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Where To Sell Your (Animal/Worm) Poop

Where my worm farm starts making mone

By Hope MartinPublished 3 months ago 4 min read
A random worm tea concentrate on Amazon

Supplemental income is something that is on everyone's mind these days. It's almost impossible to live on income alone in today's world. So when I was 20-something I started exploring all these crazy ways to make money on the side - with a mission of not having to work a 'job' one day.

I'll let you know when that happens, as of now we all have to work in my house to make it work. Not only am I a pre-k teacher, I run a small little eBay business on the side, write on vocal, sell things on Amazon via affiliation links, bake cakes for people, play money-winning apps, AND I sell worm pee and poop.

Yeah, you read that last one correctly. I sell worm pee and poop. I'm about to start investing in selling my bunny's poop too (I always wondered why farmers would keep rabbits, and now I understand that their poop is like one of the magical organic fertilizers out there). But yes, I have a worm farm, and it's quite lucrative in all kinds of ways.

Not only do I have a way to get rid of kitchen and food scraps in a NO STINK ecologically friendly manner, but my garden benefits from the best organic fertilizer it can get, AND I can even earn some moolah on the side. It's sincerely the most amazing symbiotic relationship in my life (aside from all the plants that keep me alive by making air of course).

But say you already know all of that, and you're interested in the making money part. What do you do?

WELL! You could, of course, invest high dollars in professional packaging, and work really hard to brand yourself and create a mega-poo corporation...

Or you can keep it as expense-free as possible and start out with recycled bottles. I generally use 3 or 4 different sizes. I use gallon jugs, 2-liter bottles, 24-ounce bottles, and 64-ounce juice jugs. The good news is, I can't get my family to stop drinking soda, so I always have a collection of bottles at my disposal.

I get stickers, and print out my own label, and of course dilution instructions. I pre-dilute the worm solution (because it's super concentrated if you don't pre-dilute it a little bit, chances are your customers won't dilute it enough and it'll burn their plants - then you're stuck explaining why their plants died from too much food) so I generally wait until I have at least a gallon of liquid worm castings collected before I dilute, and multiple sizes of each bottle.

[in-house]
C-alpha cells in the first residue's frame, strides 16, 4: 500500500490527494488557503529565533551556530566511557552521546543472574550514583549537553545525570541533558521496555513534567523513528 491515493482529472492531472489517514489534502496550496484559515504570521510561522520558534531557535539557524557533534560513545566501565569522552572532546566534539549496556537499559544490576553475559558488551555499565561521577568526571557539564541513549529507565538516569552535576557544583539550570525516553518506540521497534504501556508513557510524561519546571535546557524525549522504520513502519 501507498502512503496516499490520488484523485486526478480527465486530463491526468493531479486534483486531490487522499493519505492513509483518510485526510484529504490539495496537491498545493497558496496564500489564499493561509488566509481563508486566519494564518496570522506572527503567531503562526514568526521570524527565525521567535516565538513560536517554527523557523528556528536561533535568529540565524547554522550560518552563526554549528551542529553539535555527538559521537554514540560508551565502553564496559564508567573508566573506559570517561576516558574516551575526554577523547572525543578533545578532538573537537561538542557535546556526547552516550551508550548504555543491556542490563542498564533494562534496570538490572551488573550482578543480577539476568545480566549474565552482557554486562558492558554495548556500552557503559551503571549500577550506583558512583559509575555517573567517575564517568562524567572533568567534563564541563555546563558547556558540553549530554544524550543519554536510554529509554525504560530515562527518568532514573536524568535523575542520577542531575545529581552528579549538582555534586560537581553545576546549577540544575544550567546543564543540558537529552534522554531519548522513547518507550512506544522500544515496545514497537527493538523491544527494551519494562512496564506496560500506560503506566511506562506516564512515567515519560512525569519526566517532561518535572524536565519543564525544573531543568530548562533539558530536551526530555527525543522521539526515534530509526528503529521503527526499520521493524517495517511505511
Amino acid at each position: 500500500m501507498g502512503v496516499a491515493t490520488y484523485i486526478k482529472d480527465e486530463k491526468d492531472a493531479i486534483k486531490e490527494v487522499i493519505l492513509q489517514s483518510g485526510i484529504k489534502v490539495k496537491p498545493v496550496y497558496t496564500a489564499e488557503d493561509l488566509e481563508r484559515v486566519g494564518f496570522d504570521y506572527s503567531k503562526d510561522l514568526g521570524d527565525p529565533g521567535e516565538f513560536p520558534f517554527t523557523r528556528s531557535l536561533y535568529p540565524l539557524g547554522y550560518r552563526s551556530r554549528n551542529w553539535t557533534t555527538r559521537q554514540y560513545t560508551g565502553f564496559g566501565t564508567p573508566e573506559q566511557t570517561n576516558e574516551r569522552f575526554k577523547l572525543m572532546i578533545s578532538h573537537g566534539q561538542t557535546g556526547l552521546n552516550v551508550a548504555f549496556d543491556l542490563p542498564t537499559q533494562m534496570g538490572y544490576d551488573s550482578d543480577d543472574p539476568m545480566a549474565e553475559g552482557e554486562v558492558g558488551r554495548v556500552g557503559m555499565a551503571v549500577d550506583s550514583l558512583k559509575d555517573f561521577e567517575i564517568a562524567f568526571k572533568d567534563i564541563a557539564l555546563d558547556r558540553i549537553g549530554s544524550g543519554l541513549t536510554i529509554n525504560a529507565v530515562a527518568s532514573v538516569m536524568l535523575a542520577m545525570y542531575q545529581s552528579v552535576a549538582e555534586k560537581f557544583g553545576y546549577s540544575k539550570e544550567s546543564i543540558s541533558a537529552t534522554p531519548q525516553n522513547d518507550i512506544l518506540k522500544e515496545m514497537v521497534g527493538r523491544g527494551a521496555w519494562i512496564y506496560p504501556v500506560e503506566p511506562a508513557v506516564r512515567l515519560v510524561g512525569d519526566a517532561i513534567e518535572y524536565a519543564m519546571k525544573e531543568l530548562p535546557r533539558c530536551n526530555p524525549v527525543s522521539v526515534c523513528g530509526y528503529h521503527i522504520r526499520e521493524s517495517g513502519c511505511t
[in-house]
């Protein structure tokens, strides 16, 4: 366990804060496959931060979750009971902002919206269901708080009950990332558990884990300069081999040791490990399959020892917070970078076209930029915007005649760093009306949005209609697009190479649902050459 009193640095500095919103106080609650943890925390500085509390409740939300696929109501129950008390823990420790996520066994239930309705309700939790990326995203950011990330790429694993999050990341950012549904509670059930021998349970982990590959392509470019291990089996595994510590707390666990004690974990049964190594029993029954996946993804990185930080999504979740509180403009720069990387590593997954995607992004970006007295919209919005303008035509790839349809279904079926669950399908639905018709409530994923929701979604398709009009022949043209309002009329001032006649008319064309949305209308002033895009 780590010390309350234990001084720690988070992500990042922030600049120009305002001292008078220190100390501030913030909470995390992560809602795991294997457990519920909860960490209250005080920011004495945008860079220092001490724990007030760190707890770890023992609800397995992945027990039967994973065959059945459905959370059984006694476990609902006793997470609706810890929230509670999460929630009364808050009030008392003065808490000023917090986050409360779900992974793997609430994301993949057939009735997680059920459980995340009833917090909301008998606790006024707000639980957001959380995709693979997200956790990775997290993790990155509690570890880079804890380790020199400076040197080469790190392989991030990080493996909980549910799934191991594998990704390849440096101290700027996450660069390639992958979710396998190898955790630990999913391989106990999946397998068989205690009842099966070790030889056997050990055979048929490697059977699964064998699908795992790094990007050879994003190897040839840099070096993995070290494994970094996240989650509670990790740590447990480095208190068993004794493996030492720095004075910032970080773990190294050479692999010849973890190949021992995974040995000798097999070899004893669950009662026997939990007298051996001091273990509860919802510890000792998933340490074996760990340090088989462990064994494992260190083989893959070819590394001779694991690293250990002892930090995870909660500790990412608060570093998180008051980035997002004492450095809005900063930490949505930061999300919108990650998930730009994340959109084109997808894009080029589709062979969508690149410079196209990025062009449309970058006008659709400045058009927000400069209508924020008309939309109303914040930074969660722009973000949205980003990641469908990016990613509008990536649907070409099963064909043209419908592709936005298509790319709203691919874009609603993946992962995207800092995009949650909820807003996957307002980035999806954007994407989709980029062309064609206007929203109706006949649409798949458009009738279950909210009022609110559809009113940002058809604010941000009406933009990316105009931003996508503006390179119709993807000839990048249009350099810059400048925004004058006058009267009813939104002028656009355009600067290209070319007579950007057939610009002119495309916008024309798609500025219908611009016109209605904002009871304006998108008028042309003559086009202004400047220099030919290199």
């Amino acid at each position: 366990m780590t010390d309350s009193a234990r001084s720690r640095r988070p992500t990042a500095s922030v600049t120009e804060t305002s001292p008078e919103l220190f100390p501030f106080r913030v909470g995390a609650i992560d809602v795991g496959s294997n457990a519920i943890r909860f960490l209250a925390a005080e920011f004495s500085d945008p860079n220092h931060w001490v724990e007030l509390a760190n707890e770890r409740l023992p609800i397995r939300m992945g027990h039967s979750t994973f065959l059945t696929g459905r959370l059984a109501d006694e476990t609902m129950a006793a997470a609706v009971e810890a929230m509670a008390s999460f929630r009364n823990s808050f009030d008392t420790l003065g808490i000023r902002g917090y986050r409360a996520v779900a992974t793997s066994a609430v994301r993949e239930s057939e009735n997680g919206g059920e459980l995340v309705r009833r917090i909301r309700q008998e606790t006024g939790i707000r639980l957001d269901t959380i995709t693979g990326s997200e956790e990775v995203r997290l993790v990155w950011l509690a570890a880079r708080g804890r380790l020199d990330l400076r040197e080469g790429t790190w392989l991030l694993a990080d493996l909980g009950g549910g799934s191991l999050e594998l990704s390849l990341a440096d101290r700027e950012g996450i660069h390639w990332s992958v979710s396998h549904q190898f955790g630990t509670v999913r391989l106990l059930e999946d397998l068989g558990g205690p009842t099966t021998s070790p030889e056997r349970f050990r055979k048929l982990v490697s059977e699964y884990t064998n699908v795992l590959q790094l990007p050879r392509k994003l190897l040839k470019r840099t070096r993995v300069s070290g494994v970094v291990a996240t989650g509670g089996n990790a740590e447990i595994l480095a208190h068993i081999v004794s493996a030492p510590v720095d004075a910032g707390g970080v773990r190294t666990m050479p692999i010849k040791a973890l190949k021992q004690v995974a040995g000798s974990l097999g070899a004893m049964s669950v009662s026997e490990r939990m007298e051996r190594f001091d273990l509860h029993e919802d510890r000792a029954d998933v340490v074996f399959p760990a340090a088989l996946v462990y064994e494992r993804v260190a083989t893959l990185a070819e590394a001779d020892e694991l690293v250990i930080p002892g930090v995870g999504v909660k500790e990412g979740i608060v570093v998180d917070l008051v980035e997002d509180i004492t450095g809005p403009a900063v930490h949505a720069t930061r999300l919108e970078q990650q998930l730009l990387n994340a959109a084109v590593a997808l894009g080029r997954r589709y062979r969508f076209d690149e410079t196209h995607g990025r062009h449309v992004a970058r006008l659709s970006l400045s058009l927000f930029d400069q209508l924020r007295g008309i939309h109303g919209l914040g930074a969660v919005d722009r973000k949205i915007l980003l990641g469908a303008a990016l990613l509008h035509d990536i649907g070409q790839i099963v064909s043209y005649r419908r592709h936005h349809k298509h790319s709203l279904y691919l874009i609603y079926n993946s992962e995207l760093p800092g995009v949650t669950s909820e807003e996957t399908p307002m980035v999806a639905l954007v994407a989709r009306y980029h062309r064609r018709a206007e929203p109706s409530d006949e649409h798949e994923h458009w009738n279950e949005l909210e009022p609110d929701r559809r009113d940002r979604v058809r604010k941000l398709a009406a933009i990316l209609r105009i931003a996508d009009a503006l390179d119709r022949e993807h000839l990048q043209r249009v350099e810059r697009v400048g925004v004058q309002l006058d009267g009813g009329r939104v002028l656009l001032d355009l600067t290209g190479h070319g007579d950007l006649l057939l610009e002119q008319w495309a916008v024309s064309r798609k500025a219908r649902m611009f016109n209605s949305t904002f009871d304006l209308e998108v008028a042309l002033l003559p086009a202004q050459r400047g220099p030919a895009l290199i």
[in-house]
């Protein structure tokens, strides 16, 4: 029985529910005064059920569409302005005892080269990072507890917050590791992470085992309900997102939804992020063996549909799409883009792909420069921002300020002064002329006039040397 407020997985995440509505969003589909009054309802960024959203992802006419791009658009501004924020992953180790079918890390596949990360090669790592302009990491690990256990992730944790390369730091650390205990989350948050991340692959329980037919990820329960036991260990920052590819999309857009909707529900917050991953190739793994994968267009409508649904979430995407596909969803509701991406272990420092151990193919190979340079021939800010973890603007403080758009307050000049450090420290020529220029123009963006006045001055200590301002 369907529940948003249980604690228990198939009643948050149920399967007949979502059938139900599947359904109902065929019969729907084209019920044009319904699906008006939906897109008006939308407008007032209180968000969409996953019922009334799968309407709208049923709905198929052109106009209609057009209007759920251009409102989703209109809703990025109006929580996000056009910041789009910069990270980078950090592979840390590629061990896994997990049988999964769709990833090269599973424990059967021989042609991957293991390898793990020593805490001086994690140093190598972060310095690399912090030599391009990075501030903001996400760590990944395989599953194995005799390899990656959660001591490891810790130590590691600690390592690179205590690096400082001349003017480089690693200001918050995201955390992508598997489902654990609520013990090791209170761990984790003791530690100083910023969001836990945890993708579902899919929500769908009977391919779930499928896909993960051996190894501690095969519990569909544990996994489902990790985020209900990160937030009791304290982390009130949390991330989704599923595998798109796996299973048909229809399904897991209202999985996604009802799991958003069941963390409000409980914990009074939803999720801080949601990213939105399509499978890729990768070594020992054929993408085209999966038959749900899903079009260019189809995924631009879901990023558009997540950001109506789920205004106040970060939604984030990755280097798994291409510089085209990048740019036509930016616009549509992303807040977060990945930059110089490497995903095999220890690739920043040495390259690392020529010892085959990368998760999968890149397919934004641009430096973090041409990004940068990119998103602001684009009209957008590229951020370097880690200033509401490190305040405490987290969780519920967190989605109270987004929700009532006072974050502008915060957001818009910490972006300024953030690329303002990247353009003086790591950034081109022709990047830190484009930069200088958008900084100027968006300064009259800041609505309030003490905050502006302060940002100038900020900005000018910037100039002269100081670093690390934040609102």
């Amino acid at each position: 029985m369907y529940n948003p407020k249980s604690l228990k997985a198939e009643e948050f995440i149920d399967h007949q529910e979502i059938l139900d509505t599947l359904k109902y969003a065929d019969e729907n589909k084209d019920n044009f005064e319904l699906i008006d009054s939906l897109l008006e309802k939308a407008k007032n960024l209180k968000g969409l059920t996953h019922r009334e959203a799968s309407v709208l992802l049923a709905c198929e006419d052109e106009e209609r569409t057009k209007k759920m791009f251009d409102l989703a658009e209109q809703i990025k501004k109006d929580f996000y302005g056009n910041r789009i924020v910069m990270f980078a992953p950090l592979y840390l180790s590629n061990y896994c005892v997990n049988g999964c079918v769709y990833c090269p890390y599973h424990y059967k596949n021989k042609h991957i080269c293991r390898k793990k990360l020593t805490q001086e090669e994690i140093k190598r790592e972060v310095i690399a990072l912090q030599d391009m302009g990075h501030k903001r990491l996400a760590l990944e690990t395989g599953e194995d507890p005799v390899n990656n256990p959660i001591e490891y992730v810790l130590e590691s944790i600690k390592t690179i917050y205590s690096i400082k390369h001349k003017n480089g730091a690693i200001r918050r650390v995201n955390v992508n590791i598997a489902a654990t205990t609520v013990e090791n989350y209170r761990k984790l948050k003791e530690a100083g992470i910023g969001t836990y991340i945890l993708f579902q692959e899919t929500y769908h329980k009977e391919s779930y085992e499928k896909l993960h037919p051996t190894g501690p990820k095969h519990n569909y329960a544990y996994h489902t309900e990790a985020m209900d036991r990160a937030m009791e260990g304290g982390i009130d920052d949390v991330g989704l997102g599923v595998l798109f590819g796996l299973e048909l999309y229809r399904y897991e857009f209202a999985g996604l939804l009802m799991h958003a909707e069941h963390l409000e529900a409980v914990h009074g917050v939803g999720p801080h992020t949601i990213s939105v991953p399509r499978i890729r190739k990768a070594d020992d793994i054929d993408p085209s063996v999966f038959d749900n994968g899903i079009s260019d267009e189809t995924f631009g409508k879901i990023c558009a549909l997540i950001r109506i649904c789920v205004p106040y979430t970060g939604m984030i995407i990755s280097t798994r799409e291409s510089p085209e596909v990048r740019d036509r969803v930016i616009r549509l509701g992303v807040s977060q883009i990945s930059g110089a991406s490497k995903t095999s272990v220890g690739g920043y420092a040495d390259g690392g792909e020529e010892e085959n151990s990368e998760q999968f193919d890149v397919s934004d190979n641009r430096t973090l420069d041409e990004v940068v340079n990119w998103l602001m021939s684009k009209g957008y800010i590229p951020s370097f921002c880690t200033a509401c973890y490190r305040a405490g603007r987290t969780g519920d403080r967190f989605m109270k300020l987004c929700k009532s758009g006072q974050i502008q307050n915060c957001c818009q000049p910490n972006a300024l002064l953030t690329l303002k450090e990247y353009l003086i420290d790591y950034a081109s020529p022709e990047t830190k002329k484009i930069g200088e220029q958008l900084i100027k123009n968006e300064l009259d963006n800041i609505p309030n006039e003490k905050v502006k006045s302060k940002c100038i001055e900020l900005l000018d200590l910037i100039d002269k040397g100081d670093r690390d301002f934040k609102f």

I take mine to the local Hardware and Farmer's Feed Store. They are amazing. They sell it for me in the stores. I also set up as a vendor at flea markets with my wares, and sell it there. There are also online places where you can list your product locally, such as Craig's List, Facebook Marketplace, and Facebook groups - specifically local ones near you focused on selling items. If you can make it a farmer's group, that is even better.

How much should I sell my worm pee/poop for?

I usually sell my 24-ounce bottles for $10, my 64-ounce for $15, my 1-liters for $20, and my gallon jugs for $25.

Depending on how much you know about worm tea for your plants, that can seem either pricey or very affordable - borderline cheap. The reason I price mine the way I do is because it's prediluted but still extremely concentrated. I put mine to a 50/50 ratio of worm tea and water, sometimes even a 1 part worm tea, and 3 parts water, depending on how concentrated it is coming out of the vermifarm.

Then I have to print out instructions on how to dilute it further. 1 gallon of my concentrated worm tea I think could fertilize at least 1 acre worth of crops on its own. I don't charge the MRSP suggestion for concentrated worm tea because I use recycled jugs, and the worms eat the scraps from my garden and they fertilize my garden so they can eat well all year long basically. I only use computer paper for the instructions and ink for my label stickers. I don't believe in ripping people off. Otherwise, if you invest capital and make yours look more professional than milk and soda jugs, then I highly suggest going up in price.

So there you have it! How you can make money off worm poop! Maybe invest in a vermicompostor and start benefiting for yourself!

If you would like to learn more about worm farms, check out the following articles.

Learn how to keep a worm bin healthy here in this article!

Learn about the benefits of worm/composting!

Disclaimer: Some of my links are affiliate links, I may earn a commission if you decide to click on the links and buy them from Amazon. Thank you for your support! My electric bill also thanks you!

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About the Creator

Hope Martin

I am a published author of a book called Memoirs of the In-Between. Currently, I am doing a rewrite of it, as it needed some polishing to be better. I am a mom, a cook, a homesteader, and a second-generation shaman.

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